Troilus & Cressida
Troilus and Cressida
Period written: 1600-1608
First known performance: 1898 (for Ludwig II of Bavaria)
Troilus, the youngest son of Trojan king Priam, is in love with Cressida, the niece of Pandarus, through whom he is hoping to arrange a meeting. While Cressida watches the nobles and soldiers pass by, Pandarus draws her attention to Troilus, and she is attracted to him. Pandarus begins to liaise between the two.
The Greek commander Agamemnon discusses the unsatisfactory military situation with Ulysses, Nestor and other leaders, noting especially the way Achilles has become proud and temperamental, along with Ajax, who spends time exchanging insults with Thersites, a hanger-on at the camp and observer of events. Aeneas arrives with a challenge from Hector to fight any Greek in single combat. They recognize that the challenge is aimed at Achilles, but they put Ajax forward as their champion. Agamemnon and the other lords visit Achilles’ tent, but Achilles refuses to speak to them. The lords heap praises on Ajax instead.
The Trojans consider the conditions of a Greek proposal for peace, which involves the return of Helen, whose abduction began the war. They reject the proposal, ignoring Cassandra’s prophecies of doom. Pandarus visits Paris to ask him to present Troilus’ apologies if Priam should ask for him at supper. Paris and Helen suspect a liaison between Troilus and Cressida, though Pandarus denies it. He then brings Cressida to a secret meeting with Troilus, and they declare their mutual love, promising fidelity.
Calchas, Cressida’s father, visits Agamemnon, and persuades him to release Antenor, recently taken prisoner, in exchange for Cressida. Agamemnon and the other lords treat Achilles with disdain as they pass him standing at the entrance to his tent. Ulysses explains their attitude, and makes Achilles see that his reputation is at stake. Achilles invites the Trojans to his tent after the combat next day.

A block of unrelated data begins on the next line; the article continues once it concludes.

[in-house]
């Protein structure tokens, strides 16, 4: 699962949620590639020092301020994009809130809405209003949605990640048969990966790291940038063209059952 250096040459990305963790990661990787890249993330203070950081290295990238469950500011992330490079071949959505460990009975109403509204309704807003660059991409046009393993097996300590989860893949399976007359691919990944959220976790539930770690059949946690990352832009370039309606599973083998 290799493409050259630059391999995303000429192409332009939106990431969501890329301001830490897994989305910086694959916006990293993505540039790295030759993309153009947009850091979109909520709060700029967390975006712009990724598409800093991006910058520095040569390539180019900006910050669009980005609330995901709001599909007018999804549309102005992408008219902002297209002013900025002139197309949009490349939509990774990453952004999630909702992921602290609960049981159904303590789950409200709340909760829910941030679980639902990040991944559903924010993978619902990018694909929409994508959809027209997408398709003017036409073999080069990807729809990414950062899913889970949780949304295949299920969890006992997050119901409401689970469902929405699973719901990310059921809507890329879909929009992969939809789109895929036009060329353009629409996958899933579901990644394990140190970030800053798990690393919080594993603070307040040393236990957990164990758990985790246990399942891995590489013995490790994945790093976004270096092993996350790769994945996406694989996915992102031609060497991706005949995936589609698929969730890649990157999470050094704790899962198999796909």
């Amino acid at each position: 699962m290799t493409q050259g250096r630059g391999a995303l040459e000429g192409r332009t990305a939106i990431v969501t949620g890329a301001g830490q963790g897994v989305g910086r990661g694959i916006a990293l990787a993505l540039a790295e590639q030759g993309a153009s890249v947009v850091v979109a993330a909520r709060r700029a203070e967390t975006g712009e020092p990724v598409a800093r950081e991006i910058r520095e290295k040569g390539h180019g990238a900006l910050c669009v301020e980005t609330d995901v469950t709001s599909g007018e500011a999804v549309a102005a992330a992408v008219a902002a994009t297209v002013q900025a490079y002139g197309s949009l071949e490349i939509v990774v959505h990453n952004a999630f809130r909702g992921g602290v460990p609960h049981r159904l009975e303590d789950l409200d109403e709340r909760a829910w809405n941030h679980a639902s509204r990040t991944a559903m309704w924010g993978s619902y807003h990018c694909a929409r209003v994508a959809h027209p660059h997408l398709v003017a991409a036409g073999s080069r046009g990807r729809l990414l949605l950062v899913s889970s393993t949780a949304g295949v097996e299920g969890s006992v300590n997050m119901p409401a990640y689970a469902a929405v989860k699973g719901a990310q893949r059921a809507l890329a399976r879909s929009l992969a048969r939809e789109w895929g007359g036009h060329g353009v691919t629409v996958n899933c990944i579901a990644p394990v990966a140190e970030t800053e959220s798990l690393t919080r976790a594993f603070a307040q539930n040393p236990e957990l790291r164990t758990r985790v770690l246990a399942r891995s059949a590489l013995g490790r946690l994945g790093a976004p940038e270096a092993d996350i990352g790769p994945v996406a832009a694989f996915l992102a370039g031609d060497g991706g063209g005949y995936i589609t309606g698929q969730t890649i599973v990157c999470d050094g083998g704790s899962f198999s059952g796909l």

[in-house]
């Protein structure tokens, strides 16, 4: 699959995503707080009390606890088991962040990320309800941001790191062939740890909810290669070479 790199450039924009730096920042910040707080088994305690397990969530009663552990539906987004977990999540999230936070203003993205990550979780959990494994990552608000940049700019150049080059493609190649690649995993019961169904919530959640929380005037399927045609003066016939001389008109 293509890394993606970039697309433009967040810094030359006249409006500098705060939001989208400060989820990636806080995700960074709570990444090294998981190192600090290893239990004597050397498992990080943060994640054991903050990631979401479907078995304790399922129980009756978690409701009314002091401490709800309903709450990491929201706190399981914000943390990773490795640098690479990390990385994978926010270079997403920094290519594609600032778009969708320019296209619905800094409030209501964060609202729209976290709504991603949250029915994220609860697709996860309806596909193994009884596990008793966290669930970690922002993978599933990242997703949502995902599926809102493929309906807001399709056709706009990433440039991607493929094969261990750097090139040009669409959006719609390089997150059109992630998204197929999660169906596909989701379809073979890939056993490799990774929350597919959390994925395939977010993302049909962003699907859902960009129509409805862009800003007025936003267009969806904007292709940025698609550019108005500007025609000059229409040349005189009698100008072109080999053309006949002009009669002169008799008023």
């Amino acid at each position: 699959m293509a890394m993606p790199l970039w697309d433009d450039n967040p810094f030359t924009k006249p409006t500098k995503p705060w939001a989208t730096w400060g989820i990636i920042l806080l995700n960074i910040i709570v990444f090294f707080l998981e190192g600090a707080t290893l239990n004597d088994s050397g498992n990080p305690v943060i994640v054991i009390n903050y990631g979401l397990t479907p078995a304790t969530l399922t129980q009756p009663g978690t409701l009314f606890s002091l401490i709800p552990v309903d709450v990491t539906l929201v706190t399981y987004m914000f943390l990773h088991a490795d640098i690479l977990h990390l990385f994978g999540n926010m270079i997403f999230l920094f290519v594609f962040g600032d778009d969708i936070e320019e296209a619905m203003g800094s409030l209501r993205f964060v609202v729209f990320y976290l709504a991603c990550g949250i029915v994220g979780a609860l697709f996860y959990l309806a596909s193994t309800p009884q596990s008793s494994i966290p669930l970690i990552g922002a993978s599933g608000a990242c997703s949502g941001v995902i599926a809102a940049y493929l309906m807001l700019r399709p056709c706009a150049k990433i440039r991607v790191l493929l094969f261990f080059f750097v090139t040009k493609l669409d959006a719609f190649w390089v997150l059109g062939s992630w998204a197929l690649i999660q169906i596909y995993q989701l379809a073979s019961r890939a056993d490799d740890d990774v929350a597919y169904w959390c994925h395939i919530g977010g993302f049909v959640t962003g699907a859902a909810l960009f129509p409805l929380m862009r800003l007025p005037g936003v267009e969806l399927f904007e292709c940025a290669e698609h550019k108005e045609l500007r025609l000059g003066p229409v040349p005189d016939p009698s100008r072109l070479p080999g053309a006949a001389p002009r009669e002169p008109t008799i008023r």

Diomedes is sent to conduct Cressida to Troy. Aeneas arrives at Cressida’s house with the news, where Troilus has spent the night. Accepting the inevitable, Troilus delivers her to Diomedes, after they exchange tokens and promise to be faithful. Cressida arrives at the Greek camp, where she is warmly welcomed.
Hector and Ajax fight, but agree a draw, and Ajax invites the Trojan lords to the Greek tents.
When Achilles and Hector meet, they insult each other, promising to fight next day. Troilus asks Ulysses to take him to Calchas’ tent, where Cressida is staying. They observe Cressida’s meeting with Diomedes, and see her become increasingly drawn to him, then giving him Troilus’ token. Troilus is enraged.
The next day, Hector prepares to fight, disregarding warnings from Andromache, Cassandra, and Priam. Troilus goes to the battle with the intention of killing Diomedes, but fails. Hector kills Patroclus. Achilles and his Myrmidons find Hector resting, and kill him. Troilus reports Hector’s fall, and responds to an approach from Pandarus with an abrupt dismissal. Pandarus reflects gloomily on the way he has been treated, and curses the audience.
Discuss this play in our forums.